Given the influence and power held by Mayor Daley of Chicago, various elected officials have been unwilling to seem critical of the city's tax increment financing program due to the mayor's unwavering support for these districts. Cook County Commissioner Michael Quigley has been the exception, questioning the wisdom of expanding tax increment financing districts, calling for substantive reforms, and putting accountability into the governance of such districts. His office recently released a report on TIFs titled: "A Tale of Two Cities: Reinventing Tax Increment Financing."

The Neighborhood Capital Budget Group, a non-profit organization (that consisted of various member organizations and employed outreach and research staff), advocated for area resident participation in capital programs. The group also researched and analyzed the expansion of Chicago's TIF districts. Though the organization closed on February 1, 2007, their research will be available on their website for six months. [2]

The Chicago Reader, a Chicago alternative newspaper published weekly, has published articles regarding tax increment financing districts in Chicago and in Cook County, Illinois written by staff writer Ben Joravsky. Joravsky's articles are critical of tax increment financing districts as implemented in Chicago.

For examples of academic or interest group reports or papers on tax increment financing districts, see this entry's External Links

Applications and administration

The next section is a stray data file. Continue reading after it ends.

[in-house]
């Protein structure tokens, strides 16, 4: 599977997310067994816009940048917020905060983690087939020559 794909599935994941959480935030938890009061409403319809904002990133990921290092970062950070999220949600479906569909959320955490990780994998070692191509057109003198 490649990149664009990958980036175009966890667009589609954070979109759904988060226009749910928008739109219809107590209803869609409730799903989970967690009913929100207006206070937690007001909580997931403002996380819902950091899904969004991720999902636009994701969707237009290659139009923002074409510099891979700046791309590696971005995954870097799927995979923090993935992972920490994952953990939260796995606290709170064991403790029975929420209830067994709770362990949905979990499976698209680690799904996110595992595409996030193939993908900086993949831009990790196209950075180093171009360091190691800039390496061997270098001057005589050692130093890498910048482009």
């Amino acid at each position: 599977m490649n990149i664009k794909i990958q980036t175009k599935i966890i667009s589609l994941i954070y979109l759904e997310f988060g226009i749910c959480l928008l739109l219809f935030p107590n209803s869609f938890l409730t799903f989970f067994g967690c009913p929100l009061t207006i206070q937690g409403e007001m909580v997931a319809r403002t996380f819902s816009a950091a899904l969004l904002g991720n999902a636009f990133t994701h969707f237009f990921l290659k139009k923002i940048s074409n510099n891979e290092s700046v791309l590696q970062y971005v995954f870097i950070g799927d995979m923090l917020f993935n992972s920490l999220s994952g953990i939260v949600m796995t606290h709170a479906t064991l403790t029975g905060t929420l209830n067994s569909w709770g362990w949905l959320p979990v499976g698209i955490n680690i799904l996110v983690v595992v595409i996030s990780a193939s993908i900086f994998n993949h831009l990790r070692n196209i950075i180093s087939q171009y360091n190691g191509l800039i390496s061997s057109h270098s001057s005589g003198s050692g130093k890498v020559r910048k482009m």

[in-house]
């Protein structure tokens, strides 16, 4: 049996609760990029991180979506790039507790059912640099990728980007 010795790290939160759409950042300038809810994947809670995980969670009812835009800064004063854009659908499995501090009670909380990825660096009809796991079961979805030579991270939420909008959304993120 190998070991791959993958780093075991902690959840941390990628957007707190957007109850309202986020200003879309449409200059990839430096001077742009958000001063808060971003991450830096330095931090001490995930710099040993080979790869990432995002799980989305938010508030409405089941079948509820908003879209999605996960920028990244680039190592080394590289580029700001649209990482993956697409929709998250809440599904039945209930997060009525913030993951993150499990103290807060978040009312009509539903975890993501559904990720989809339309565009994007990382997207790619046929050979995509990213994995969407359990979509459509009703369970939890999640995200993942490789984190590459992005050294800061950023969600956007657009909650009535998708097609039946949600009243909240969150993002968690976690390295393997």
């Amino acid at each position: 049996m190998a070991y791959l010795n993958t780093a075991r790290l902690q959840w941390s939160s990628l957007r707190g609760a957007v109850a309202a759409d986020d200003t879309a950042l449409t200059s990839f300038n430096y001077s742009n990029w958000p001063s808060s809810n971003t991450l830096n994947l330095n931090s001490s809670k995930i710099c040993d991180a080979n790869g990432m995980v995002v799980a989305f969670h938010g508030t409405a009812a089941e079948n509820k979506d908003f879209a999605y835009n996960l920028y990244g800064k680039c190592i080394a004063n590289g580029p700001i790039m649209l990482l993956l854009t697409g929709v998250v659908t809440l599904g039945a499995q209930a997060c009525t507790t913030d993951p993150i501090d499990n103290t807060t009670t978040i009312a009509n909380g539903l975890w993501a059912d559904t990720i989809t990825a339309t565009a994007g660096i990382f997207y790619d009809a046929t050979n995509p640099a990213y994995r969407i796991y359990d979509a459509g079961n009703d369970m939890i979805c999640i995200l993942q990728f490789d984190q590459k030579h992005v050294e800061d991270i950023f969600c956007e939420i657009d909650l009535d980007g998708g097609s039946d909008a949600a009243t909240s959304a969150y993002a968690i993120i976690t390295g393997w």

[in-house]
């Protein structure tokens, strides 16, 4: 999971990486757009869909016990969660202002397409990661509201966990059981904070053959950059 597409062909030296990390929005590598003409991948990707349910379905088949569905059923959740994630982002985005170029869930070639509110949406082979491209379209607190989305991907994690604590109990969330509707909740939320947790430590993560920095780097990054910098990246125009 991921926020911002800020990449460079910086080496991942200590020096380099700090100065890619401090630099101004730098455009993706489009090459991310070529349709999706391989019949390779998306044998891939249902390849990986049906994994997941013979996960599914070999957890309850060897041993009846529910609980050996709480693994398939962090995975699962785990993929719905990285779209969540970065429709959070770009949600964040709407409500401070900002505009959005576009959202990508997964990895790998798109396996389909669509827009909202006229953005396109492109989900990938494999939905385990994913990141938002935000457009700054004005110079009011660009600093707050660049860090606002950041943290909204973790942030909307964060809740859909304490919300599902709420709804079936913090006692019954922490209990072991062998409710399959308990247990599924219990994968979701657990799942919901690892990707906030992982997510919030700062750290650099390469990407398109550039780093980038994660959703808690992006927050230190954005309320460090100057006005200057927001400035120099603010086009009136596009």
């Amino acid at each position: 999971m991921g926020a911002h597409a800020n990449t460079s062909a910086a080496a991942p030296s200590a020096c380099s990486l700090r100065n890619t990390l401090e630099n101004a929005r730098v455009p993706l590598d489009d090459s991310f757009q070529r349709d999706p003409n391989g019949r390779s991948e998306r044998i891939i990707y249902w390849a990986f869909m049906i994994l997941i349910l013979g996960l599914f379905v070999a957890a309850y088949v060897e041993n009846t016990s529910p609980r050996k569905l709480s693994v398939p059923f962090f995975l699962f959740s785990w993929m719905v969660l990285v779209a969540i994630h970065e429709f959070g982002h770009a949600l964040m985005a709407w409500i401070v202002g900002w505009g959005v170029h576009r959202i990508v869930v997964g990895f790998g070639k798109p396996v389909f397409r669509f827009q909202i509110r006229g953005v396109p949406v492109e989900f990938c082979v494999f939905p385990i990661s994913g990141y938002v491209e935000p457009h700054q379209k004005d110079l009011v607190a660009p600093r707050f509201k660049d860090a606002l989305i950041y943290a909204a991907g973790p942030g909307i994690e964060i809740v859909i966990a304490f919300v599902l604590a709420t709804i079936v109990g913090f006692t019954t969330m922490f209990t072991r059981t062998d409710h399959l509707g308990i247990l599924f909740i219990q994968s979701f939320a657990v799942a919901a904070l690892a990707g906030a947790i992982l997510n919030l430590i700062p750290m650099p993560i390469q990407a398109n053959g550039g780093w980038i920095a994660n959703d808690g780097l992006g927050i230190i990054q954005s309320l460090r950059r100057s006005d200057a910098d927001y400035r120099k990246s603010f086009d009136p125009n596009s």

Cities use TIF to finance public infrastructure, land acquisition, demolition, utilities and planning costs, and other improvements including:

  • Sewer expansion and repair
  • Curb and sidewalk work
  • Storm drainage
  • Traffic control
  • Street construction & expansion
  • Street lighting
  • Water supply
  • Landscaping
  • Park improvements
  • Environmental remediation
  • Bridge construction & repair
  • Parking structures
  • Land Acquisition

State enabling legislation gives local governments the authority to designate tax increment financing districts. The district usually lasts 20 years, or enough time to pay back the bonds issued to fund the improvements. While structures vary, it is common to have a city government assuming the administrative role. This entity is governed by a city council which makes decisions about how and where the tool is applied.

In April 2009, Chicago City Council passed an ordinance requiring a July 30 deadline for the Department of Community Development to create a website that gathers all TIF information. The DCD complied enough to release a website, but still considers it a "work in progress."

External links

Academic Books

Search Engine or Board Links:

Interest Group Links:

Groups Advocating Public Engagement and Transparency or TIF Reform

Governmental Websites

Newsletters, Opinion Websites, and Short Policy Briefs or Papers

Academic Papers or Reports

Other Reports:

This article was taken from Wikipedia, the free encyclopedia